attractive. If the payoff came later we can say that the transaction was
based on payment being made in advance with delivery at a later date. I
doubt that this model would have been very successful. To start with, those
many millennia years ago, no one knew if they were going to live that long.
And today this model only works in the insurance industry (for different
reasons) and the exclusive sports car industry. In general human beings use
the cash on delivery model.
Nature is not stupid, even if it might be amoral. The physical euphoria (ll)
is very intense, very addictive and very short lived. In other words, the
right combination to make us come back for seconds helpings of this
pleasurable experience. And until we managed to control the sex package, a
sexual experience meant that the chances of the event resulting into
conception and reproduction were very high. This chance increased every time
we participated in this activity. I would suggest that the pleasure in the
sex act (ll) is none other than communication. It communicates the message
that this behaviour is desirable and it manipulated our behaviour by making
us repeat the experience.
Could it be that today love without sex we can only mean love without a
certain type of physical pleasure. But is this logically and grammatically
the same as love without, for example, a television or love without steam
pudding? The issue here is whether there is any difference between sexual
pleasure (lll) and any other sort of pleasure we experience? Of course, I am
asking this question in a moral neutral context or maybe no more neutral
than any other pleasure.
What is love? It has been some time since there was a block buster book
about love that promised to solve all our problems. Or I might have been too
busy to notice. One of the more popular of these books is Dr John Gray's,
Men are from Mars, Women are from Venus (1992). And I refer to this book for
no other reason that I happen to have a copy and we are discussing an issue
in applied philosophy.
This is what Gray has to say about men and women falling in love:
- "When a man is in love he is motivated to be the best he can be
in order to serve others. "
- "Women are happy when they believe their needs will be met. She
needs to feel loved and cherished." But this is qualified by, "They [women]
wanted to relax and just be taken care of for a while. They were tired of
sharing everything with others."
On Mars, men had a win/lose philosophy; I win and don't care if you lose. On
Venus, women had lose/win philosophy. I lose so that you can win and as long
as everyone was making a sacrifice everyone was taken care of. The theme of
this book is that "love is magical, and it can last, if we remember our
What is evident for us is that we might have a problem trying to define love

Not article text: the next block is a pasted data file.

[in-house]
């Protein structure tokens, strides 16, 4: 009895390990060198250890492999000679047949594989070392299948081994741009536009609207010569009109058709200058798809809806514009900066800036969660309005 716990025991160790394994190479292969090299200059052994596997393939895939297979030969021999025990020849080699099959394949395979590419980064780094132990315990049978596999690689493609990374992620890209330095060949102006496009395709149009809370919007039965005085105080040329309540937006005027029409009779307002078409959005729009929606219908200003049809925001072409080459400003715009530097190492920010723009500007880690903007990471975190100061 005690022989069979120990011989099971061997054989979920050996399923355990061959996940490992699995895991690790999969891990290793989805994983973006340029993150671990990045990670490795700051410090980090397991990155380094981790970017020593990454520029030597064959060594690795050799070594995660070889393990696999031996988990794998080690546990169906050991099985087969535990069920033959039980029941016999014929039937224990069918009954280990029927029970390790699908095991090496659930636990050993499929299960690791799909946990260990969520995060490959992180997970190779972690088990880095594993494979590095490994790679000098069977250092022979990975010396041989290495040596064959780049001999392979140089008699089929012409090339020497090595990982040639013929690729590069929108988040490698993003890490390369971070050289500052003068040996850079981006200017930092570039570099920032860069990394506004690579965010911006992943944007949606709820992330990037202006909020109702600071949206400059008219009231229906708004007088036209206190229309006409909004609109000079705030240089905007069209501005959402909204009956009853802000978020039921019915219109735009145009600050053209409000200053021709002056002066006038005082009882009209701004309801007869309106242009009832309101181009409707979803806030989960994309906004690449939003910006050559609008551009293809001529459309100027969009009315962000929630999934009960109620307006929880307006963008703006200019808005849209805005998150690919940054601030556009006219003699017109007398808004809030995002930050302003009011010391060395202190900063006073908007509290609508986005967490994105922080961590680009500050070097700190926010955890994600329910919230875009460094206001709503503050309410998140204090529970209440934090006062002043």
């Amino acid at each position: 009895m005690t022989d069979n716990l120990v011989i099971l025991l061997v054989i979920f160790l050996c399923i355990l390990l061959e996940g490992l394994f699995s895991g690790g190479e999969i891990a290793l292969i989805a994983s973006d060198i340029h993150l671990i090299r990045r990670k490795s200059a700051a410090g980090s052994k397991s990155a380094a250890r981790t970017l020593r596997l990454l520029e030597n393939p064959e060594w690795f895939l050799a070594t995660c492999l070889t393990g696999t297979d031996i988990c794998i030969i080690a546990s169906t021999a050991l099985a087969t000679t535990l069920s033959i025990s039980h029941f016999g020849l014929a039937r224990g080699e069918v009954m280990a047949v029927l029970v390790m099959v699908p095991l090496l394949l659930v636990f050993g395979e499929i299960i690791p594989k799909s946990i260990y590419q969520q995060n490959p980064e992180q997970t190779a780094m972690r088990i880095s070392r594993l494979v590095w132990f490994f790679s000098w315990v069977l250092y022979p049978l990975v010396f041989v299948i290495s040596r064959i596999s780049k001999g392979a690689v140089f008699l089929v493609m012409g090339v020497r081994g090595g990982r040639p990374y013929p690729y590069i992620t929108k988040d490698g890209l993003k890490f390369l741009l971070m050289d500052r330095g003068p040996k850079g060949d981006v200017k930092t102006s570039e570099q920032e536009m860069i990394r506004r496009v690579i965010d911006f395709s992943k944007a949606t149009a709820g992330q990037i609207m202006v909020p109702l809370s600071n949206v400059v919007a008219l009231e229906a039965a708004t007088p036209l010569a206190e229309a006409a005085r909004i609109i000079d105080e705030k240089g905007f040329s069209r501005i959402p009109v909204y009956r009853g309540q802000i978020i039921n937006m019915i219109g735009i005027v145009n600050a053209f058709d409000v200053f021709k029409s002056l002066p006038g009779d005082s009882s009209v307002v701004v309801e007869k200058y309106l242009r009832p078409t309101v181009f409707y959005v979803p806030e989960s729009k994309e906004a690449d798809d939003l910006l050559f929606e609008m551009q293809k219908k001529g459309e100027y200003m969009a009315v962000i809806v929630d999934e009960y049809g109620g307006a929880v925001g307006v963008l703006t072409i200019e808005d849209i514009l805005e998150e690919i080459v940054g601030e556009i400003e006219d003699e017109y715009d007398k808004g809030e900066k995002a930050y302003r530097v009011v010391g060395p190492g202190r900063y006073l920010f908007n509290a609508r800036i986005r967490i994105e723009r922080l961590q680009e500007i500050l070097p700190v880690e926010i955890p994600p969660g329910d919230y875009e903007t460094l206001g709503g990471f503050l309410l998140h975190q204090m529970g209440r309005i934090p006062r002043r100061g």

that applies to both males and females. This diametrically different male
and female strategies (they are also at diametrical ends of a game theory
matrix) might also explain why the physical euphoria has to be so intense
for males and females to come together in the first place. With such
opposite mind sets the pay off must be really high to bring these two
together, if that is there is going to be any reporoduction.
Of course, we know that love ought to be a win/win situation, but the
problem is getting there and staying there. However, a win/win situation
implies at least two things. Both parties have to give up something and both
parties have to receive something. But the necessary condition for a win/win
situation is that each party wants to give up something they want and
receive something they also want. So under normal circumstances (see
introduction) love without sex can exist if both parties agree to this state
of affairs. I am not, of course, including societies where marriage (the
complete package deal) is still strongly used for social engineering,
sometimes even to the point of physical harm if someone does not abide by
the rules. An element of free agency is necessary for this discussion.
The question then becomes, how important is sex for men and women today? Of
course, I don't want to be presumptuous to imagine how important sex (as
pleasure (ll)) is for women, but consider what Gray says about men.
".... He had glimpsed through his telescope a vision he described as awesome
beauty and grace, He had discovered the Venusians [women]. His body is on
fire." And so on until we are told that when a "man is in love he is
motivated to be the best he can be in order to serve others." Unfortunately,
we are not exactly told whether serving others also includes serving
breakfast in bed. Whatever it means, we are all best advised to remember
Gray's warning in chapter one: "But as the magic [of love] recedes and daily
life takes over, it emerges that men continue to expect women to think and
act like men, and women expect men to feel and behave like women."
Or as they say in the packaged tour industry, "you pays your money, and you
takes your choice."